Tonight the crescent moon will be in Taurus the Bull.
Look toward the west around 7:30 p.m. to find the moon nearly 40 degrees above the horizon. Taurus is like a “V” with its point directed toward the horizon when it is in the western sky. The moon will be in the middle of the right arm of the V. Just above and to the left of the moon will be red-orange Aldebaran, the 14th-brightest star in the sky. The bright moon will dim Taurus considerably.
Low-power binoculars should provide a great view of this region. To the right (north) of the moon and slightly closer to the horizon are the Pleiades, which are always marvelous in low-power binoculars. Friday night the moon will have moved on toward the east to sit north of Orion the Hunter.
Later in the evening, around 9:30 p.m., direct your attention toward the east. Fiery-red Mars will be 30 degrees above the horizon and just above and somewhat to the left (north) of Spica in Virgo the Virgin. Contrast the red color of Mars with the blue color of Spica, the 16th-brightest star in the sky.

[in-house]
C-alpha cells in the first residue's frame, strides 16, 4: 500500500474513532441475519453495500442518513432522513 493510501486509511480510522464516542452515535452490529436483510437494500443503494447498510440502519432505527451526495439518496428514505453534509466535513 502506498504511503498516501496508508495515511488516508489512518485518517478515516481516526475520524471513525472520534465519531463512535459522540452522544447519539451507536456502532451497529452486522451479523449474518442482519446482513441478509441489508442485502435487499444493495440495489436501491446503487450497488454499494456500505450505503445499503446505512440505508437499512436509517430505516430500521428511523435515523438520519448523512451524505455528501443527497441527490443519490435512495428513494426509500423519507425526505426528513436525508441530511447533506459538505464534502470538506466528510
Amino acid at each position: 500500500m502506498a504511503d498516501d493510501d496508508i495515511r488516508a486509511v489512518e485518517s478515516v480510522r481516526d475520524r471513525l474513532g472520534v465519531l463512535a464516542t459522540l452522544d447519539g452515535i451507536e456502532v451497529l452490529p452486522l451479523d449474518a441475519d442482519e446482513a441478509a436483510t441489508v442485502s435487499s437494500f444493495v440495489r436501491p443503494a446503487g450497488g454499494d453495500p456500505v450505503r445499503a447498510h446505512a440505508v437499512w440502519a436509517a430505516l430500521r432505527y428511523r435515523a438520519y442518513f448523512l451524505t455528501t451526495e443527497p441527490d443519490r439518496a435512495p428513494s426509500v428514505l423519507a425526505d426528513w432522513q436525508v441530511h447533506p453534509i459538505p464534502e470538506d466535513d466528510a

On Tuesday, Mars will be at opposition (exactly 180 degrees away from the sun) and as bright as it will get for a while. Its closest approach to the Earth will be on April 14, when it will be 57.4 million miles from the Earth.
At its next two closest approaches, in May 2016 and July 2018, Mars will be successively 46.8 million and 35.8 million miles from the Earth.
When Mars is at close approach to the Earth, the red planet becomes quite bright, rivaling Jupiter’s brightness.